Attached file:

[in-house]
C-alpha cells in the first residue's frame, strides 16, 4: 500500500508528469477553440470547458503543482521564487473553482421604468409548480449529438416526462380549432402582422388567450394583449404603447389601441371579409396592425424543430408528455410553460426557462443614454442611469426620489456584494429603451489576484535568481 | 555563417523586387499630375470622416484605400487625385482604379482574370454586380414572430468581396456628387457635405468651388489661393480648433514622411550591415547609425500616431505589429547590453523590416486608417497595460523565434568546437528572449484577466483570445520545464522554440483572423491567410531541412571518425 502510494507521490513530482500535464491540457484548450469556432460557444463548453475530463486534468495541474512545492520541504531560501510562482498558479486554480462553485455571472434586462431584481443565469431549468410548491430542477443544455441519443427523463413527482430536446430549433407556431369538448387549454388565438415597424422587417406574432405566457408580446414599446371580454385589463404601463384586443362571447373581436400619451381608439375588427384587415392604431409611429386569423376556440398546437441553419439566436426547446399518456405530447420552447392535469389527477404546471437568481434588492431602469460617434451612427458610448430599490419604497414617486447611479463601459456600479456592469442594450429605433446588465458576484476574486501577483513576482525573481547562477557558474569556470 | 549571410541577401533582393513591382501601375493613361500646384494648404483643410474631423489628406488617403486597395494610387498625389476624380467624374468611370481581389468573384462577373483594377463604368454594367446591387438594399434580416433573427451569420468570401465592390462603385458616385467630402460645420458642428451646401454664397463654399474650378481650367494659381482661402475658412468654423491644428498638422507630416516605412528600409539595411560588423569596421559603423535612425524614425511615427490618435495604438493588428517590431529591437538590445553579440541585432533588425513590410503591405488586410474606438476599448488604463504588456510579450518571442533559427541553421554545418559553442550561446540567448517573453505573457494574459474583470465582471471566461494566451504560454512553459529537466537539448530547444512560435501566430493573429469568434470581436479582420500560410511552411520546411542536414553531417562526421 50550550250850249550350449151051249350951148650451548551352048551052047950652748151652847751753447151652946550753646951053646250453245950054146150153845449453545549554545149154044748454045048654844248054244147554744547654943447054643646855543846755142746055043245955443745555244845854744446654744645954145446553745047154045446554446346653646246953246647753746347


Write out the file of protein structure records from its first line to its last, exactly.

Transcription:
[in-house]
C-alpha cells in the first residue's frame, strides 16, 4: 500500500508528469477553440470547458503543482521564487473553482421604468409548480449529438416526462380549432402582422388567450394583449404603447389601441371579409396592425424543430408528455410553460426557462443614454442611469426620489456584494429603451489576484535568481 | 555563417523586387499630375470622416484605400487625385482604379482574370454586380414572430468581396456628387457635405468651388489661393480648433514622411550591415547609425500616431505589429547590453523590416486608417497595460523565434568546437528572449484577466483570445520545464522554440483572423491567410531541412571518425 502510494507521490513530482500535464491540457484548450469556432460557444463548453475530463486534468495541474512545492520541504531560501510562482498558479486554480462553485455571472434586462431584481443565469431549468410548491430542477443544455441519443427523463413527482430536446430549433407556431369538448387549454388565438415597424422587417406574432405566457408580446414599446371580454385589463404601463384586443362571447373581436400619451381608439375588427384587415392604431409611429386569423376556440398546437441553419439566436426547446399518456405530447420552447392535469389527477404546471437568481434588492431602469460617434451612427458610448430599490419604497414617486447611479463601459456600479456592469442594450429605433446588465458576484476574486501577483513576482525573481547562477557558474569556470 | 549571410541577401533582393513591382501601375493613361500646384494648404483643410474631423489628406488617403486597395494610387498625389476624380467624374468611370481581389468573384462577373483594377463604368454594367446591387438594399434580416433573427451569420468570401465592390462603385458616385467630402460645420458642428451646401454664397463654399474650378481650367494659381482661402475658412468654423491644428498638422507630416516605412528600409539595411560588423569596421559603423535612425524614425511615427490618435495604438493588428517590431529591437538590445553579440541585432533588425513590410503591405488586410474606438476599448488604463504588456510579450518571442533559427541553421554545418559553442550561446540567448517573453505573457494574459474583470465582471471566461494566451504560454512553459529537466537539448530547444512560435501566430493573429469568434470581436479582420500560410511552411520546411542536414553531417562526421 50550550250850249550350449151051249350951148650451548551352048551052047950652748151652847751753447151652946550753646951053646250453245950054146150153845449453545549554545149154044748454045048654844248054244147554744547654943447054643646855543846755142746055043245955443745555244845854744446654744645954145446553745047154045446554446346653646246953246647753746347